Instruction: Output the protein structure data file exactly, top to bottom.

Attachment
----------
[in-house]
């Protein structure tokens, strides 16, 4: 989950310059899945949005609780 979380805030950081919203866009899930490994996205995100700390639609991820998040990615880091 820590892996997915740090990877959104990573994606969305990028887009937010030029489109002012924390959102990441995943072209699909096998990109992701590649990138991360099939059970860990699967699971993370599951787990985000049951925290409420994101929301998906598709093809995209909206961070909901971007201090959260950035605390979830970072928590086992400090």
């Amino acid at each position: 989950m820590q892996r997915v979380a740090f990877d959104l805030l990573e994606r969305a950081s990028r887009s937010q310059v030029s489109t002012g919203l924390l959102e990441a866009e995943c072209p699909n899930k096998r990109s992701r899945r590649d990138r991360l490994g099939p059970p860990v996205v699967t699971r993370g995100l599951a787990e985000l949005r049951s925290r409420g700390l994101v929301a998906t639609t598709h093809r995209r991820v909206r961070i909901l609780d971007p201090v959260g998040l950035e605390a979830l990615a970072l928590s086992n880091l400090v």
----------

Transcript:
[in-house]
């Protein structure tokens, strides 16, 4: 989950310059899945949005609780 979380805030950081919203866009899930490994996205995100700390639609991820998040990615880091 820590892996997915740090990877959104990573994606969305990028887009937010030029489109002012924390959102990441995943072209699909096998990109992701590649990138991360099939059970860990699967699971993370599951787990985000049951925290409420994101929301998906598709093809995209909206961070909901971007201090959260950035605390979830970072928590086992400090």
């Amino acid at each position: 989950m820590q892996r997915v979380a740090f990877d959104l805030l990573e994606r969305a950081s990028r887009s937010q310059v030029s489109t002012g919203l924390l959102e990441a866009e995943c072209p699909n899930k096998r990109s992701r899945r590649d990138r991360l490994g099939p059970p860990v996205v699967t699971r993370g995100l599951a787990e985000l949005r049951s925290r409420g700390l994101v929301a998906t639609t598709h093809r995209r991820v909206r961070i909901l609780d971007p201090v959260g998040l950035e605390a979830l990615a970072l928590s086992n880091l400090v």